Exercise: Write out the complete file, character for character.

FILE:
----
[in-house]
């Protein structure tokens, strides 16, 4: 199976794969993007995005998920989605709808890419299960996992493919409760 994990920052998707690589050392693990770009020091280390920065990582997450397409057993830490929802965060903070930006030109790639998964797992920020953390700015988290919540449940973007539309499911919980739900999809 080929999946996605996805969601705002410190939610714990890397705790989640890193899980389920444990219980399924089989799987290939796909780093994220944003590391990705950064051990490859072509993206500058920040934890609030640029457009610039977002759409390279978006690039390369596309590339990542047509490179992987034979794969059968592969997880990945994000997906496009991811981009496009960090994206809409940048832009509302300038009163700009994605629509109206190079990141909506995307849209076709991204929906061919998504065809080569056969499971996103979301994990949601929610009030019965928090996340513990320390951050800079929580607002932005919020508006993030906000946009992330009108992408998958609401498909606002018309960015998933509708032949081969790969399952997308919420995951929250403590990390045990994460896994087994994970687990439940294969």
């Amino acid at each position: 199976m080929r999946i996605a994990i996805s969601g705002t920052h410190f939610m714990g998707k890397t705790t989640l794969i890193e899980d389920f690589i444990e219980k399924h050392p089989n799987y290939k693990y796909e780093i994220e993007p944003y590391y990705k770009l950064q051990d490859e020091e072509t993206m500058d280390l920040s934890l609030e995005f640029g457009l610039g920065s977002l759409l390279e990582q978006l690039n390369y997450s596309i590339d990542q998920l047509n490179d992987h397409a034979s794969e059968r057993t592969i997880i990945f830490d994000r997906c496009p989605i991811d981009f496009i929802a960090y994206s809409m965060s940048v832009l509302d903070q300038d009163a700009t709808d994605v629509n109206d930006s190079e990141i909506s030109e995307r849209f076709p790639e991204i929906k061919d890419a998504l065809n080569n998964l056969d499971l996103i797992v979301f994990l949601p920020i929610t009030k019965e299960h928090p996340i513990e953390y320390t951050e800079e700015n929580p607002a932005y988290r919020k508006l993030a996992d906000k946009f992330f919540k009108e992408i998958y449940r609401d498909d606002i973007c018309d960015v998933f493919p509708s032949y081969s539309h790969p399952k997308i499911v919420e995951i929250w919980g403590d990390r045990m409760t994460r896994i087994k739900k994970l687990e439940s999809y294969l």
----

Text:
[in-house]
């Protein structure tokens, strides 16, 4: 199976794969993007995005998920989605709808890419299960996992493919409760 994990920052998707690589050392693990770009020091280390920065990582997450397409057993830490929802965060903070930006030109790639998964797992920020953390700015988290919540449940973007539309499911919980739900999809 080929999946996605996805969601705002410190939610714990890397705790989640890193899980389920444990219980399924089989799987290939796909780093994220944003590391990705950064051990490859072509993206500058920040934890609030640029457009610039977002759409390279978006690039390369596309590339990542047509490179992987034979794969059968592969997880990945994000997906496009991811981009496009960090994206809409940048832009509302300038009163700009994605629509109206190079990141909506995307849209076709991204929906061919998504065809080569056969499971996103979301994990949601929610009030019965928090996340513990320390951050800079929580607002932005919020508006993030906000946009992330009108992408998958609401498909606002018309960015998933509708032949081969790969399952997308919420995951929250403590990390045990994460896994087994994970687990439940294969």
């Amino acid at each position: 199976m080929r999946i996605a994990i996805s969601g705002t920052h410190f939610m714990g998707k890397t705790t989640l794969i890193e899980d389920f690589i444990e219980k399924h050392p089989n799987y290939k693990y796909e780093i994220e993007p944003y590391y990705k770009l950064q051990d490859e020091e072509t993206m500058d280390l920040s934890l609030e995005f640029g457009l610039g920065s977002l759409l390279e990582q978006l690039n390369y997450s596309i590339d990542q998920l047509n490179d992987h397409a034979s794969e059968r057993t592969i997880i990945f830490d994000r997906c496009p989605i991811d981009f496009i929802a960090y994206s809409m965060s940048v832009l509302d903070q300038d009163a700009t709808d994605v629509n109206d930006s190079e990141i909506s030109e995307r849209f076709p790639e991204i929906k061919d890419a998504l065809n080569n998964l056969d499971l996103i797992v979301f994990l949601p920020i929610t009030k019965e299960h928090p996340i513990e953390y320390t951050e800079e700015n929580p607002a932005y988290r919020k508006l993030a996992d906000k946009f992330f919540k009108e992408i998958y449940r609401d498909d606002i973007c018309d960015v998933f493919p509708s032949y081969s539309h790969p399952k997308i499911v919420e995951i929250w919980g403590d990390r045990m409760t994460r896994i087994k739900k994970l687990e439940s999809y294969l």